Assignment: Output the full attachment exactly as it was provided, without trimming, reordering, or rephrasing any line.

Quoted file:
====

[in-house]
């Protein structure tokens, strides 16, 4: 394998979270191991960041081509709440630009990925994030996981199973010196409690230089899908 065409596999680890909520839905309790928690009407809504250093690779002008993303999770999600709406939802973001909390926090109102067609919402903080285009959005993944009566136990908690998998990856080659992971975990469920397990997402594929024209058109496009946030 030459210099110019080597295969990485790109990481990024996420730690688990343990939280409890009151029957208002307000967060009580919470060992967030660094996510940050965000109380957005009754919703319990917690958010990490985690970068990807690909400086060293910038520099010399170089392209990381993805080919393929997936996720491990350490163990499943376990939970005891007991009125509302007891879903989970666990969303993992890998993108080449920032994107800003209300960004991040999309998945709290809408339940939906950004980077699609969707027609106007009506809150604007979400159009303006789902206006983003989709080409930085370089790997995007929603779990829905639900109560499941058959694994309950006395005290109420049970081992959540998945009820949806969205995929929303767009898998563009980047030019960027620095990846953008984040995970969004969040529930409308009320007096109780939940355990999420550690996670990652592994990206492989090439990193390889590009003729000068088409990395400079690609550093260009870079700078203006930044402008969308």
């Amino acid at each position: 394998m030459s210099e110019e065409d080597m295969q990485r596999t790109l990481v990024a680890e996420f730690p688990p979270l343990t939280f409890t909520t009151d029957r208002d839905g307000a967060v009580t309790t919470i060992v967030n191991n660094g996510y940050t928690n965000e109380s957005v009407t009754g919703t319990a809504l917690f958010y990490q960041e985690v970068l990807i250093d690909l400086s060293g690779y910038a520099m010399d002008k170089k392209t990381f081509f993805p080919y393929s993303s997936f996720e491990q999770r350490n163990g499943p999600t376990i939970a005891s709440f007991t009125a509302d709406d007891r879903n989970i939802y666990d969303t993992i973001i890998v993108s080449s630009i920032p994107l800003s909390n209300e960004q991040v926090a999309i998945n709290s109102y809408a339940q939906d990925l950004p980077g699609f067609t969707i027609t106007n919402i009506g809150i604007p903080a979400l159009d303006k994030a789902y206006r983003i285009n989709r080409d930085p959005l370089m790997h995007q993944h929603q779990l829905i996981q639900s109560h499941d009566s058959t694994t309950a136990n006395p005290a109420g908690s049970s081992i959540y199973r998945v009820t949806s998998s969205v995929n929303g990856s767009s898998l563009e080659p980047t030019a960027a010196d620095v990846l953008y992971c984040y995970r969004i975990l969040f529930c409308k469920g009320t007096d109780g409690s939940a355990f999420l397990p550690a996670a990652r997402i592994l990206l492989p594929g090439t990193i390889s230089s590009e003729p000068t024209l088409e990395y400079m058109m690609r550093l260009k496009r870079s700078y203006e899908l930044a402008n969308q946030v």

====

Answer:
[in-house]
């Protein structure tokens, strides 16, 4: 394998979270191991960041081509709440630009990925994030996981199973010196409690230089899908 065409596999680890909520839905309790928690009407809504250093690779002008993303999770999600709406939802973001909390926090109102067609919402903080285009959005993944009566136990908690998998990856080659992971975990469920397990997402594929024209058109496009946030 030459210099110019080597295969990485790109990481990024996420730690688990343990939280409890009151029957208002307000967060009580919470060992967030660094996510940050965000109380957005009754919703319990917690958010990490985690970068990807690909400086060293910038520099010399170089392209990381993805080919393929997936996720491990350490163990499943376990939970005891007991009125509302007891879903989970666990969303993992890998993108080449920032994107800003209300960004991040999309998945709290809408339940939906950004980077699609969707027609106007009506809150604007979400159009303006789902206006983003989709080409930085370089790997995007929603779990829905639900109560499941058959694994309950006395005290109420049970081992959540998945009820949806969205995929929303767009898998563009980047030019960027620095990846953008984040995970969004969040529930409308009320007096109780939940355990999420550690996670990652592994990206492989090439990193390889590009003729000068088409990395400079690609550093260009870079700078203006930044402008969308």
């Amino acid at each position: 394998m030459s210099e110019e065409d080597m295969q990485r596999t790109l990481v990024a680890e996420f730690p688990p979270l343990t939280f409890t909520t009151d029957r208002d839905g307000a967060v009580t309790t919470i060992v967030n191991n660094g996510y940050t928690n965000e109380s957005v009407t009754g919703t319990a809504l917690f958010y990490q960041e985690v970068l990807i250093d690909l400086s060293g690779y910038a520099m010399d002008k170089k392209t990381f081509f993805p080919y393929s993303s997936f996720e491990q999770r350490n163990g499943p999600t376990i939970a005891s709440f007991t009125a509302d709406d007891r879903n989970i939802y666990d969303t993992i973001i890998v993108s080449s630009i920032p994107l800003s909390n209300e960004q991040v926090a999309i998945n709290s109102y809408a339940q939906d990925l950004p980077g699609f067609t969707i027609t106007n919402i009506g809150i604007p903080a979400l159009d303006k994030a789902y206006r983003i285009n989709r080409d930085p959005l370089m790997h995007q993944h929603q779990l829905i996981q639900s109560h499941d009566s058959t694994t309950a136990n006395p005290a109420g908690s049970s081992i959540y199973r998945v009820t949806s998998s969205v995929n929303g990856s767009s898998l563009e080659p980047t030019a960027a010196d620095v990846l953008y992971c984040y995970r969004i975990l969040f529930c409308k469920g009320t007096d109780g409690s939940a355990f999420l397990p550690a996670a990652r997402i592994l990206l492989p594929g090439t990193i390889s230089s590009e003729p000068t024209l088409e990395y400079m058109m690609r550093l260009k496009r870079s700078y203006e899908l930044a402008n969308q946030v």